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    Explained: How RBI is trying to help small businesses with easier funding for NBFCs

    Explained: How RBI is trying to help small businesses with easier funding for NBFCs

    Explained: How RBI is trying to help small businesses with easier funding for NBFCs
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    By Ritu Singh   IST (Updated)

    The Reserve Bank of India on Friday announced multiple measures, primarily aimed at ensuring that small businesses get funds at reasonable rates of interest. Remember, small businesses have been hit the hardest because of the nationwide lockdown following the coronavirus. And many of them will go bankrupt unless they get timely funding. If small businesses collapse, the resulting job losses will be huge.
    Let’s look at the measures announced by the RBI and the reasons for those
    1. TLTRO 2.0
    2. RBI announced a second Targeted Long Term Repo Operation (TLTRO) of Rs 50,000 crores to ensure liquidity for non-banking finance companies (NBFCs) and microfinance institutions, which lend to small medium and micr businesses,
      So what exactly is a TLTRO?
      TLTRO is a tool under which RBI provides money to banks at the repo rate for three years. This is done to boost liquidity in the financial system. When liquidity gets tight, borrowing costs for companies shoot up. So RBI gives cheap fund to banks, which the banks then lend to companies by subscribing to their bonds and debentures.
      Why “targeted”?
      It is called targeted because RBI requires banks to specifically invest the funds in investment grade corporate debt.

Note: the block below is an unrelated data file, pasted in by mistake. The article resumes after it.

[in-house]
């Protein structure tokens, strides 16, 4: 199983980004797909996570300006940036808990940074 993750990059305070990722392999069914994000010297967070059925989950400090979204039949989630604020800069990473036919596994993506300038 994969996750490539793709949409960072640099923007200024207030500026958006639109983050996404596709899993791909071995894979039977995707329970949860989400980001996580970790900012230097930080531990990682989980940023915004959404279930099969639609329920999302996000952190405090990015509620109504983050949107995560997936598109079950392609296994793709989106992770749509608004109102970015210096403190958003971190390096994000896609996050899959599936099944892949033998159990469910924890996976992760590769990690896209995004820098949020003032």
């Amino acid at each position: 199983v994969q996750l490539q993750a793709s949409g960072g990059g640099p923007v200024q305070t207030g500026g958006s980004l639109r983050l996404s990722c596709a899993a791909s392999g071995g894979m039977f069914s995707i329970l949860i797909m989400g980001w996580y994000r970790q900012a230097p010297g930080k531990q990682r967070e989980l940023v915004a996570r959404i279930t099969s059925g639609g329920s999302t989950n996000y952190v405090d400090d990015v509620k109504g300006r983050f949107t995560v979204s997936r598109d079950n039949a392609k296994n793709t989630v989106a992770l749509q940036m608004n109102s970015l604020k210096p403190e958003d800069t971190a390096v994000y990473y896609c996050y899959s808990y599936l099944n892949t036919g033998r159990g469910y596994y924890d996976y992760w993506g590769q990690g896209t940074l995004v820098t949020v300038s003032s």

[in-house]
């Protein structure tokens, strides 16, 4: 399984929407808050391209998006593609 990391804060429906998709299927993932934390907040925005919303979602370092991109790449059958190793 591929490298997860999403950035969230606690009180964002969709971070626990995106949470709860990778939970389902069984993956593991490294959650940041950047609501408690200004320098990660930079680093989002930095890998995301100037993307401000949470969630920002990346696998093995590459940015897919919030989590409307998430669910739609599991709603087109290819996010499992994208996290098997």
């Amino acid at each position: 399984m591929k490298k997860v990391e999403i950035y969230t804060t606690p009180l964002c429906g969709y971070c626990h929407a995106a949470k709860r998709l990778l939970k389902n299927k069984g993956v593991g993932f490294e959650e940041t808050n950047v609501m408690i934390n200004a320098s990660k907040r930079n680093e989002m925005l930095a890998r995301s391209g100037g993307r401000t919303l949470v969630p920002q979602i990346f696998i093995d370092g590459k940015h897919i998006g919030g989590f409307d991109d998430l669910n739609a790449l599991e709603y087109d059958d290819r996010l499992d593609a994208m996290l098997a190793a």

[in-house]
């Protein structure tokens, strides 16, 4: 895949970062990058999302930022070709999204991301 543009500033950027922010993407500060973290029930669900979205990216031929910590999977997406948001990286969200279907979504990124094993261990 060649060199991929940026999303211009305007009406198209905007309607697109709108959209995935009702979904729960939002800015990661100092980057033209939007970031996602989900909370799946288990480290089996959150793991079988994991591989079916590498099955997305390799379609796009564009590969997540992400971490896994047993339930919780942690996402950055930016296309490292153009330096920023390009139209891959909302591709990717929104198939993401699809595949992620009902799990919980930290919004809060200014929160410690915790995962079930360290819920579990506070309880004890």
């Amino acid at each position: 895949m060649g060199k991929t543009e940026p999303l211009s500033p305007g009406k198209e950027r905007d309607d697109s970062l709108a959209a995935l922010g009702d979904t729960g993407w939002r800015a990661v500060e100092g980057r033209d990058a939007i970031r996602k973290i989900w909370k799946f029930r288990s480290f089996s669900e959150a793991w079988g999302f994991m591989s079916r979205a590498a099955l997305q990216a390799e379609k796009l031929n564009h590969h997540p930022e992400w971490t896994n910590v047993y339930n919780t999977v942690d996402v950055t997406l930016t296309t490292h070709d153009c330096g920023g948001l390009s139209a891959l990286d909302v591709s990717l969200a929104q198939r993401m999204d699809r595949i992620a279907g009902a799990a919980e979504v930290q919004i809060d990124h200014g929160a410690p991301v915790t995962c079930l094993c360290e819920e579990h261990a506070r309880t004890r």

Was there a TLTRO 1?
      Yes there was, in the last week of March. But all the money was taken up by better rated large corporate and public sector undertaking (PSUs). NBFCs and microfinance institutions (MFIs) got nothing.
      What happens in TLTRO 2?
      Banks can borrow Rs 50,000 crore from the RBI and then have to invest that money in investment grade bonds, commercial paper, and non-convertible debentures of NBFCs. At least half of that money has to be loaned to small and mid-sized NBFCs and MFIs.
      RBI will provide a special refinancing facility of Rs 25,000 crore National Bank For Agriculture & Rural Development (NABARD), Rs 10,000 crore for National Housing Bank and Rs 15,000 crore SIDBI.
      NABARD can refinance regional rural banks, SIDBI can lend to small businesses, and NHB can lend to housing finance companies (HFCs), all at a low rate of interest.
      RBI has reduced the fixed rate reverse repo rate under the liquidity adjustment facility (LAF) by 25 basis points from 4.0 per cent to 3.75 per cent with immediate effect.
      Simply put, reverse repo is the rate at what RBI pays banks when they deposit money with the central bank. The RBI realized that despite it recently cutting the rate at which it loaned money to banks (by 75 basis points), banks were not cutting interest rates at their end. Instead, they were parking a lot of money with the RBI and earning 4 percent on it.
      The cut in reverse repo rate is RBI’s way of making it less profitable for banks and nudging them to lend money to businesses and people who need it more.